|Kings hope to start strong vs. Wild|
The Los Angeles Kings were one of seven teams that didn't return to play last summer after the coronavirus outbreak shut down the NHL in March, leaving them without a game for nearly a year.
The Kings are set to end that dry spell when they host the Minnesota Wild in the season opener for both teams on Thursday night.
"There's going to be two points on the line and we haven't played for 10 1/2 months," Los Angeles coach Todd McLellan said. "It's not going to be easy. Nobody expects it to, but it also can't be an excuse."
Los Angeles is eager to return to the playoffs after missing out the past two seasons. The Kings haven't won a playoff series since clinching the Stanley Cup title in 2014.
McLellan, in his second year with Los Angeles, will face another challenge: squeezing the most from a roster that is stacked with promising youngsters and proven veterans but void of those still in their prime.
"We're going to try and do everything we can to put them in a situation to be successful, healthy and ready," McLellan said of his players.
The Wild are hoping to get off to a good start in the newly designed West Division, which includes all three California teams.
Minnesota will get a heavy dose of the Kings early on, facing them eight times in the first 22 games.
The Wild should still have a chip on their shoulder after getting bounced in the qualifying round of the return-to-play format last August, falling to the Vancouver Canucks 3-1 in a best-of-five series.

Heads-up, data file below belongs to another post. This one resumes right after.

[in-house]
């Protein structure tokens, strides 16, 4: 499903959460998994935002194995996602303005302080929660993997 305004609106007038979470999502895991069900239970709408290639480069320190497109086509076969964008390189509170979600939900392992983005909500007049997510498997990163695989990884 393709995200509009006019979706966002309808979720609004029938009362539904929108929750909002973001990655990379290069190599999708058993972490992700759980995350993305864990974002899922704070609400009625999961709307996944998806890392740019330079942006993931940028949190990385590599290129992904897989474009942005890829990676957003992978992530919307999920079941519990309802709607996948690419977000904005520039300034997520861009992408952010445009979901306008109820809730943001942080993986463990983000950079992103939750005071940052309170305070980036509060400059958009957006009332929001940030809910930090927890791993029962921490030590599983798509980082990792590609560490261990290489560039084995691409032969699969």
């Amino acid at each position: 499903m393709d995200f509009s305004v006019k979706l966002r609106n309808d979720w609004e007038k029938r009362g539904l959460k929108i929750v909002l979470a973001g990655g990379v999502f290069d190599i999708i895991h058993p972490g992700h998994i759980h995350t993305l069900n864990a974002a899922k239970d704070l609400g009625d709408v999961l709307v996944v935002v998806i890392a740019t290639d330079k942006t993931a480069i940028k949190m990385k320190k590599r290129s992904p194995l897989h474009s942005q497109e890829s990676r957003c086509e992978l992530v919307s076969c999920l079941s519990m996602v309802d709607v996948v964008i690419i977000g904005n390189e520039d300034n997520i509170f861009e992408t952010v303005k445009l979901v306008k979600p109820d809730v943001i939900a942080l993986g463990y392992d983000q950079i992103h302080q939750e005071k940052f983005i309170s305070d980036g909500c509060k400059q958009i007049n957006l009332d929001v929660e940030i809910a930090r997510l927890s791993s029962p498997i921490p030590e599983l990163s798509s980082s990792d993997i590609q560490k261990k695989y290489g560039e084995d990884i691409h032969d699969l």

Kevin Fiala, who led the Wild with 54 points in 64 games last season, had an up-and-down performance against Vancouver. He totaled three goals and an assist but also accumulated five minor penalties, most as a result of Vancouver's aggressive play.
"I have to be ready for that, and I will be," Fiala said. "Just have to be better mentally and be mentally strong. If anybody tries to get under my skin, I still have to be focused and stay out of the penalty box and help the team as best as I can."
Marcus Foligno scored a career-high 25 points for the Wild last season. He was rewarded on Tuesday with a three-year, $9.3 million contract extension.
"You never want to get too comfortable in this league, but it's nice to put some roots down and know that we're going to be here for three more years and four seasons," Foligno said. "When you're given a contract like this, you know you're counted on. That's what I want to be. I want to be counted on by the team."
The Kings will continue to rely on veteran forwards Anze Kopitar, Dustin Brown and Jeff Carter, defenseman Drew Doughty and goalie Jonathan Quick, each of whom contributed to the team's Stanley Cup titles in 2012 and 2014, but they'll also need to get production from their array of youngsters.
Among them is forward Gabriel Vilardi, who had three goals and four assists in 10 games as a rookie last season and recently rejoined the Kings after clearing coronavirus protocols.
"He makes a difference when he's out there," McLellan said. "That's what we need from him."
--Field Level Media